Matt Guardino and Danny Hayes have examined every story about Iraq that appeared on ABC and CBS between August 1, 2002, and the beginning of the war, March 19, 2003 — 908 stories in all.
Their main conclusion is:
bq. Bush administration officials were the most frequently quoted sources, the voices of anti-war groups and opposition Democrats were barely audible, and the overall thrust of coverage favored a pro-war perspective.
Dissenting views did appear, but, notably, they came not from domestic sources, such as Democrats and others opposed to the war:
bq. Instead of emanating from Democratic elites, leaders of the anti-war movement within the United States, or other sources of domestic dissent, however, the campaign against a war—at least according to network TV news—was spearheaded by Saddam Hussein and other foreign leaders.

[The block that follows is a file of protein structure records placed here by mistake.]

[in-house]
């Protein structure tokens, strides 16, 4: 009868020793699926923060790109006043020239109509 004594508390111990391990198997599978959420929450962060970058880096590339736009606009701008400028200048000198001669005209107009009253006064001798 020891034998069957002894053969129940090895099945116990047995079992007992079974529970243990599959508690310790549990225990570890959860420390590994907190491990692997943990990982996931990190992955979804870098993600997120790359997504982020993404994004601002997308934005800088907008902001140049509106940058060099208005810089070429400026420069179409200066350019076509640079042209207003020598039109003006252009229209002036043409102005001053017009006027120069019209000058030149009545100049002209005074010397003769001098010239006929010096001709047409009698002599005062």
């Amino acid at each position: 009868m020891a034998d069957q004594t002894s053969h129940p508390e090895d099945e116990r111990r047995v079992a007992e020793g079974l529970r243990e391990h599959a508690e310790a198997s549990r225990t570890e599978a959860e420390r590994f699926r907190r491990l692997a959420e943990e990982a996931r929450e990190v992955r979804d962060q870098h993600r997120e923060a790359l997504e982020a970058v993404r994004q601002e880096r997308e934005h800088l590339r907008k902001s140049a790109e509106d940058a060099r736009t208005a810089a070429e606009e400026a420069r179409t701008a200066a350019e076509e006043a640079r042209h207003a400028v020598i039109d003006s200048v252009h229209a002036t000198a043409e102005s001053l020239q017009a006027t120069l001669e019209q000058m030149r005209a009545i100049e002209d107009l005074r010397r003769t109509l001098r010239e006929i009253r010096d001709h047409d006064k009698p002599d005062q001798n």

Guardino and Hayes note that perhaps relying on Hussein and, say, Jacques Chirac doesn’t put the anti-war case in the best possible light:
bq. But by going overseas for that perspective—to France, Germany, Iraq, and elsewhere—the anti-war view was accorded a difficult position, from the perspective of domestic public opinion. It is well known that source credibility is central to the persuasiveness of communication, political or otherwise. And while many Americans were skeptical of the Bush administration’s motivations for a confrontation with Iraq, we would surmise that even greater skepticism infused Americans’ perceptions of Saddam Hussein’s arguments about why war was a bad idea.
That is putting it mildly, needless to say. The paper is here.